Laura Sherman collecting a precipitation sample at a study site in Florida. Sampling tripod includes funnels to collect precipitation and a tipping bucket rain gauge. Photo courtesy of James BarresLaura Sherman collecting a precipitation sample at a study site in Florida. Sampling tripod includes funnels to collect precipitation and a tipping bucket rain gauge. But results from the latest study by Sherman and her colleagues prove that mercury is deposited locally near coal-fired power plants and doesn't simply vanish into a global pool high in the sky. "It makes it hard to argue that there's no local deposition when we're seeing such unique signatures like this," Sherman said.
The mercury fingerprinting technique relies on a natural phenomenon called isotopic fractionation. All atoms of a particular element contain the same number of protons in their nuclei. However, a given element will have various forms, known as isotopes, each with a different number of neutrons in its nucleus.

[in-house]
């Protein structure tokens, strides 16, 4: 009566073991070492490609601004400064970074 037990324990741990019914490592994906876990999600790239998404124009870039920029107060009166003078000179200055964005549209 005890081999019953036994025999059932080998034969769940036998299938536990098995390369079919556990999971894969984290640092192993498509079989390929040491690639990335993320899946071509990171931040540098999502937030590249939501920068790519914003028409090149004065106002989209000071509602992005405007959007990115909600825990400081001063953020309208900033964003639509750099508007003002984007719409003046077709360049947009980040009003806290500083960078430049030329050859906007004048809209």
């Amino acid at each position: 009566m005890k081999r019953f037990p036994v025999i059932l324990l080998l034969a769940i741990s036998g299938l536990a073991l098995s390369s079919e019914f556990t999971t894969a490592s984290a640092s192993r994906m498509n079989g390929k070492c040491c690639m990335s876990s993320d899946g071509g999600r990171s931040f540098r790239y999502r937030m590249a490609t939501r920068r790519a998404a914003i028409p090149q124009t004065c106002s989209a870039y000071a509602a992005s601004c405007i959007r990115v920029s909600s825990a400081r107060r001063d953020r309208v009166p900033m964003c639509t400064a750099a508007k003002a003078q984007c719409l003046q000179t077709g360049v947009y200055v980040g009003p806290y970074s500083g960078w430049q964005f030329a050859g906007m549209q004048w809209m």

Mercury has seven stable (non-radioactive) isotopes. During isotopic fractionation, different mercury isotopes react to form new compounds at slightly different rates. Sherman and her colleagues measured a type of isotopic fractionation called mass-dependent fractionation (MDF), in which the different reaction rates depend on the masses of the isotopes.
Using MDF, the researchers compared the ratio of different mercury isotopes in their samples. That ratio provides a unique chemical signature, or fingerprint, that can be used as a diagnostic tool to compare environmental samples from various locations.
The latest study involved collecting daily rainfall samples in July 2009 from four sites surrounding a coal-fired power plant in Crystal River, Fla., which is on the Gulf of Mexico coast roughly 80 miles north of Tampa.
The Crystal River coal-fired power plant is the largest single source of mercury emissions in Florida, and it is the only significant source of mercury emissions within 30 miles of Crystal River. Rainfall samples were also collected at nine other sites scattered across Florida, far from Crystal River.